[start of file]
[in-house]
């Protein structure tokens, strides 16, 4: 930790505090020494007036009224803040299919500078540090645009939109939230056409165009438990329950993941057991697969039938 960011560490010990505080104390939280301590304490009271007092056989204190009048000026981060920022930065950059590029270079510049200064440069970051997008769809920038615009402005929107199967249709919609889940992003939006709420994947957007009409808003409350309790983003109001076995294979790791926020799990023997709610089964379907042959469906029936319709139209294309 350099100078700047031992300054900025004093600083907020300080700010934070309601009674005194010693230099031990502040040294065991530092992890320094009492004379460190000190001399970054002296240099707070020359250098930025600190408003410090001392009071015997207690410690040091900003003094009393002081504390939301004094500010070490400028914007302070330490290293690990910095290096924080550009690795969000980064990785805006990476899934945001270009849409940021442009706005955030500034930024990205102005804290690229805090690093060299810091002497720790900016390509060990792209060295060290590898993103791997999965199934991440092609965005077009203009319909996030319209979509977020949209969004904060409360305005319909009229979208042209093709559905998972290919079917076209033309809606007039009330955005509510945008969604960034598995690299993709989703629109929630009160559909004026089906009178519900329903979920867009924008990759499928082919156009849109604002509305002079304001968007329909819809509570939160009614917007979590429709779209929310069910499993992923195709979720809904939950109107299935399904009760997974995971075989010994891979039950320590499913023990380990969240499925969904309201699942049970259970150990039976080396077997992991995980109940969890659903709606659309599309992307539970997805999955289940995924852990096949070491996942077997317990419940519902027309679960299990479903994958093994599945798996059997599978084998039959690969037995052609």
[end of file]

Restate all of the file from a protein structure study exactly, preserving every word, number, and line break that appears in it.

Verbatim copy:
[in-house]
């Protein structure tokens, strides 16, 4: 930790505090020494007036009224803040299919500078540090645009939109939230056409165009438990329950993941057991697969039938 960011560490010990505080104390939280301590304490009271007092056989204190009048000026981060920022930065950059590029270079510049200064440069970051997008769809920038615009402005929107199967249709919609889940992003939006709420994947957007009409808003409350309790983003109001076995294979790791926020799990023997709610089964379907042959469906029936319709139209294309 350099100078700047031992300054900025004093600083907020300080700010934070309601009674005194010693230099031990502040040294065991530092992890320094009492004379460190000190001399970054002296240099707070020359250098930025600190408003410090001392009071015997207690410690040091900003003094009393002081504390939301004094500010070490400028914007302070330490290293690990910095290096924080550009690795969000980064990785805006990476899934945001270009849409940021442009706005955030500034930024990205102005804290690229805090690093060299810091002497720790900016390509060990792209060295060290590898993103791997999965199934991440092609965005077009203009319909996030319209979509977020949209969004904060409360305005319909009229979208042209093709559905998972290919079917076209033309809606007039009330955005509510945008969604960034598995690299993709989703629109929630009160559909004026089906009178519900329903979920867009924008990759499928082919156009849109604002509305002079304001968007329909819809509570939160009614917007979590429709779209929310069910499993992923195709979720809904939950109107299935399904009760997974995971075989010994891979039950320590499913023990380990969240499925969904309201699942049970259970150990039976080396077997992991995980109940969890659903709606659309599309992307539970997805999955289940995924852990096949070491996942077997317990419940519902027309679960299990479903994958093994599945798996059997599978084998039959690969037995052609």